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CHICAGO STUDIES

the Negroes that he stay in the real estate business and try to work for racial justice in his area rather than leave all the real estate business in his area to those men who are themselves prejudiced against Negroes. Dentists in certain neighborhoods may find themselves faced with the same problem. They too could be justified in refusing Negro patients for the time being, meanwhile doing what they can to break down the spirit of prejudice in their neighborhoods. Also employers could be justified in not hiring qualified Negroes if hiring them would cause disproportionate harm to their business. Similarly, a young person could be justified in refusing to date a member of a minority race. For dating in our society ordinarily has the romantic implications of being at least a remote preparation for marriage in the sense that the person dated is considered at least a possible partner for marriage. Therefore since in our society a young white person could reasonably exclude Negroes as marriage partners without any personal prejudice but simply because of the grave social and economic problems that would be involved for them and their children, he could also reasonably discriminate against Negroes in accepting or asking for dates. And although one should not refuse a request for a dance at a school party simply because of race, a person might be excused from accepting the request if it were to have the same romantic implications as dating. In this context it might be useful to note that demonstrations to promote racial justice are also subject to moral norms. Obviously the good purpose of the demonstrations does not justify the use of physical violence against other people or the destruction of their property. What is more, as Father Farraher points out, while demonstrations which are merely a way to insist on receiving a service, like sit-ins at lunch counters, can be legitimate, demonstrations which directly aim at preventing the carrying on of business as a form of economic pressure in order to force the management to agree to a certain practice in hiring do not seem morally justified. Demonstra-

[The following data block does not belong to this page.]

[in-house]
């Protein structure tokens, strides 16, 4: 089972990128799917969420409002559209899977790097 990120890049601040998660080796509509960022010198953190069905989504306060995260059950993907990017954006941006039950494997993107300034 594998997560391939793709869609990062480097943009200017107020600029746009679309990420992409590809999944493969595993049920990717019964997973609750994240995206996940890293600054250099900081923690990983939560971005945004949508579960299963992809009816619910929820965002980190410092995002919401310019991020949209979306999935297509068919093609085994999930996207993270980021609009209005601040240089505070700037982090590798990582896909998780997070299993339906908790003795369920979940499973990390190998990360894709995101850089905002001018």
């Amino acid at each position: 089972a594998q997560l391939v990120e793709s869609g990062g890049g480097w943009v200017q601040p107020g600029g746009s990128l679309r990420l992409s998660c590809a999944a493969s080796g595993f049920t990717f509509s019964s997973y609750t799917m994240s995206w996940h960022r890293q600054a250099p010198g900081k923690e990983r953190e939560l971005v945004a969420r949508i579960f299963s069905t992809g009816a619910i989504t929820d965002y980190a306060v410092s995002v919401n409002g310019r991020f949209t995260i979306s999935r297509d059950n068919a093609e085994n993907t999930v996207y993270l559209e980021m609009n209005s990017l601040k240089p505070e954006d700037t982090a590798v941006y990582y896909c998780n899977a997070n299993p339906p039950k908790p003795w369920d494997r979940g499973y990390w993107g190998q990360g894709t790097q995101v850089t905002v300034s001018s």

Profile for Chicago Studies

Spring 1968  

Volume 7:1

Spring 1968  

Volume 7:1

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